To illustrate, if 100,000 doses were allocated to immunize an internally displaced persons camp with a population of 100,000, would it be better to give a single dose to everyone, or to give two doses to half of the people in the camp? If two doses provide 70% protection and a single dose provides 40% protection, the single dose given to all 100,000 persons in the camp will avert more cases than the two-dose campaign when only half, or 50,000 persons, receive the vaccine. In addition to this fairly simple calculation of effectiveness, the single-dose campaign will be logistically easier and more cost-effective to carry out, and the campaign could be completed more quickly.  By completing the campaign quickly, the single-dose strategy could even head off a cholera outbreak that was just beginning.

An alternative to the single-dose campaign is the “modified” two-dose campaign, in which a single dose is given to the population, and a second dose is given at a later time when more vaccine becomes available.  This strategy has not been validated, but clearly, considerations for applying oral cholera vaccine should go beyond the standard two-dose, two-week strategy. Alternative strategies should be considered to understand other effective ways to use oral cholera vaccine to avert cholera cases and deaths.

For more information on the one-dose versus two-dose regimen, please read a recent publication by Andrew Azman and others of the DOVE project: “The Impact of a One-Dose versus Two-Dose Oral Cholera Vaccine Regimen in Outbreak Settings: A Modeling Study,” published in PLoS Medicine.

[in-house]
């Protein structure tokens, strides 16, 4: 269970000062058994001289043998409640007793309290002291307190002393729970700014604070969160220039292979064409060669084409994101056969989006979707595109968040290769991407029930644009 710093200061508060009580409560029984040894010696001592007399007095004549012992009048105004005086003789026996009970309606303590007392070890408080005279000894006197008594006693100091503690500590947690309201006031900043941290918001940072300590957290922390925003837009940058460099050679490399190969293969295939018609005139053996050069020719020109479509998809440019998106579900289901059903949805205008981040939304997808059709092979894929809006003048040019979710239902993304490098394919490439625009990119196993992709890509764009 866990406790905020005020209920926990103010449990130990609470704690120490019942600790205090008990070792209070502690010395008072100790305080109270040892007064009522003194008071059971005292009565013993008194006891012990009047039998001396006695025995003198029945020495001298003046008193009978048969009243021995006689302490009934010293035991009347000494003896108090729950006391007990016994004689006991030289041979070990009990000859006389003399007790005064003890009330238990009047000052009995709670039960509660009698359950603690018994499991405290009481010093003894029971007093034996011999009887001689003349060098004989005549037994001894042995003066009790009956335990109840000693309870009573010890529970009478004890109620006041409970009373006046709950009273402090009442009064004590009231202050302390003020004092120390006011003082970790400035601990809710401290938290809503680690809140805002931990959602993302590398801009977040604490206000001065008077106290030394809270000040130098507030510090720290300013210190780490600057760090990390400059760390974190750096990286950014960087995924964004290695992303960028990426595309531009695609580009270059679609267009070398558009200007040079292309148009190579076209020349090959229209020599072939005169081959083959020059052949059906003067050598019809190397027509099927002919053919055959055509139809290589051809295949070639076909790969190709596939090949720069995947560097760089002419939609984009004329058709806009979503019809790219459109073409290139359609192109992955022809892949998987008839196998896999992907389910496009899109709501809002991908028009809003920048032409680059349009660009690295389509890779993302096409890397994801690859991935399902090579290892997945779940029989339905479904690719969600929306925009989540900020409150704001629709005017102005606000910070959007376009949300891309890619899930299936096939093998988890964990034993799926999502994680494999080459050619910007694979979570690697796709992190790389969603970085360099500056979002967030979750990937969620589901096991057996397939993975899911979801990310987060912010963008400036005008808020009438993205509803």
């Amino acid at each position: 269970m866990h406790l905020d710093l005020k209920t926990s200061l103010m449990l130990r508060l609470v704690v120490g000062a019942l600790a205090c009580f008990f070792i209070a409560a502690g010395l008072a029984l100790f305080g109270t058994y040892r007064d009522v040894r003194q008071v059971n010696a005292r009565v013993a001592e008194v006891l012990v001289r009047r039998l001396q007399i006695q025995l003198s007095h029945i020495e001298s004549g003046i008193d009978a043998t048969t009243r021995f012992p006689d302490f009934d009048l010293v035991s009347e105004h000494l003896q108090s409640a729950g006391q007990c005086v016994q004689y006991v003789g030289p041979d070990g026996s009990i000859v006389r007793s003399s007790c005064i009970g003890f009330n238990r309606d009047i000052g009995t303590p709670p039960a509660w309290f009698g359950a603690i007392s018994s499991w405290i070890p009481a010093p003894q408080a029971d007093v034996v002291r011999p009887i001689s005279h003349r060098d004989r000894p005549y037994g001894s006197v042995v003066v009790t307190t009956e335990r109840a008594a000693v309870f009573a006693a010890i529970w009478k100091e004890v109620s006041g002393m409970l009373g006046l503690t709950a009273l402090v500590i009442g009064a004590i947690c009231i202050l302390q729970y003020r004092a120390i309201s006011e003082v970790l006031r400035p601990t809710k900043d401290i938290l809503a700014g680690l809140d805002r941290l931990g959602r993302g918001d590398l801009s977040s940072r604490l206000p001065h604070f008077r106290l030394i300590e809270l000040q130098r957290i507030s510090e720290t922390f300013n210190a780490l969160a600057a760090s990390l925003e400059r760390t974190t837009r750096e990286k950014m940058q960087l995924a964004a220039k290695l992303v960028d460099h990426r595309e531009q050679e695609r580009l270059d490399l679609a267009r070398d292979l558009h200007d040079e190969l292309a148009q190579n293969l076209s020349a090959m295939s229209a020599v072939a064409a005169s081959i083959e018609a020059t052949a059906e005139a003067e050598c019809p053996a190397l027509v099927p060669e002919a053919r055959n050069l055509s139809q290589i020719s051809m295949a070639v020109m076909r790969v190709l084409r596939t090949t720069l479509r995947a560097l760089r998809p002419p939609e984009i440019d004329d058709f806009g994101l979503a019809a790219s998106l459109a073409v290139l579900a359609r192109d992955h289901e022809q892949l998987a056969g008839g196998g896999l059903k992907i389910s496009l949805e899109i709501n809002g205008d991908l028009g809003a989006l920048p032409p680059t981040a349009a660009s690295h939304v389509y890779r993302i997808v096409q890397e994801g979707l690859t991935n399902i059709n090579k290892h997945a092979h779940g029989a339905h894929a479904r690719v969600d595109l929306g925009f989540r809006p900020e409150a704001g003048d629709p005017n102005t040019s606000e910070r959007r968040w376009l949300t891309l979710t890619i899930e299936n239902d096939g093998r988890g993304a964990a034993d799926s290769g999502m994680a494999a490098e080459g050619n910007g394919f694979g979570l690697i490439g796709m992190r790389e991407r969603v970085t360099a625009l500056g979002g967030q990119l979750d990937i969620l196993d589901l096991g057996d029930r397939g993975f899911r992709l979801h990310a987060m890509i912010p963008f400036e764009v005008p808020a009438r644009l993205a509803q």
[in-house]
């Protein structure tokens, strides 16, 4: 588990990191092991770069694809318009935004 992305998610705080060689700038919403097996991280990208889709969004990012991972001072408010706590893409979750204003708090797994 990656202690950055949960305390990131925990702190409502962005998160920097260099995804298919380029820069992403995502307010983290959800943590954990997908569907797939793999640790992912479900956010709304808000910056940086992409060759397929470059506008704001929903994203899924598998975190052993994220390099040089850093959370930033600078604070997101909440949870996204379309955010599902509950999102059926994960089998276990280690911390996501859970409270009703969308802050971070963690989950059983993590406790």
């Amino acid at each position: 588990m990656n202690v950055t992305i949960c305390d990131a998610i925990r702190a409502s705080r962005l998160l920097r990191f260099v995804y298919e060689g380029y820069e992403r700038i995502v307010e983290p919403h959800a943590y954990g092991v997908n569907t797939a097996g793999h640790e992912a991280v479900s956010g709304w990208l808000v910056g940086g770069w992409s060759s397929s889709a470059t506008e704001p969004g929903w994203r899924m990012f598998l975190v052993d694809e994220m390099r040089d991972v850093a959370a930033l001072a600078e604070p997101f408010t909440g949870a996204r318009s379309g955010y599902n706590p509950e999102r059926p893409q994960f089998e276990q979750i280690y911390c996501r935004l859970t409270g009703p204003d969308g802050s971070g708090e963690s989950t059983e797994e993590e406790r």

1. Clemens JD, Sack DA, Harris JR, Van Loon F, Chakraborty J, Ahmed F, et al. Field trial of oral cholera vaccines in Bangladesh: results from three-year follow-up. Lancet. 1990;335(8684):270-3.

2. Bhattacharya SK, Sur D, Ali M, Kanungo S, You YA, Manna B, et al. 5 year efficacy of a bivalent killed whole-cell oral cholera vaccine in Kolkata, India: a cluster-randomised, double-blind, placebo-controlled trial. Lancet Infect Dis. 2013;13(12):1050-6.

3. Sanchez JL, Vasquez B, Begue RE, Meza R, Castellares G, Cabezas C, et al. Protective efficacy of oral whole-cell/recombinant-B-subunit cholera vaccine in Peruvian military recruits. Lancet. 1994;344(8932):1273-6.

4. Taylor DN, Cardenas V, Sanchez JL, Begue RE, Gilman R, Bautista C, et al. Two-year study of the protective efficacy of the oral whole cell plus recombinant B subunit cholera vaccine in Peru. The Journal of infectious diseases. 2000;181(5):1667-73.

5. Lucas ME, Deen JL, von Seidlein L, Wang XY, Ampuero J, Puri M, et al. Effectiveness of mass oral cholera vaccination in Beira, Mozambique. N Engl J Med. 2005;352(8):757-67.

6. Khatib AM, Ali M, von Seidlein L, Kim DR, Hashim R, Reyburn R, et al. Effectiveness of an oral cholera vaccine in Zanzibar: findings from a mass vaccination campaign and observational cohort study. The Lancet infectious diseases. 2012.

7. Luquero FJ, Grout L, Ciglenecki I, Sakoba K, Traore B, Heile M, et al. Use of Vibrio cholerae vaccine in an outbreak in Guinea. N Engl J Med. 2014;370(22):2111-20.

8. Ivers LC, Hilaire IJ, Teng JE, Almazor CP, Jerome JG, Ternier R, et al. Effectiveness of reactive oral cholera vaccination in rural Haiti: a case-control study and bias-indicator analysis. The Lancet Global health. 2015;3(3):e162-8.

9. Azman AS, Luquero FJ, Ciglenecki I, Grais RF, Sack DA, Lessler J (2015) The Impact of a OneDose versus Two-Dose Oral Cholera Vaccine Regimen in Outbreak Settings: A Modeling Study. PLoS Med 12(8): e1001867. doi:10.1371/journal. pmed.1001867.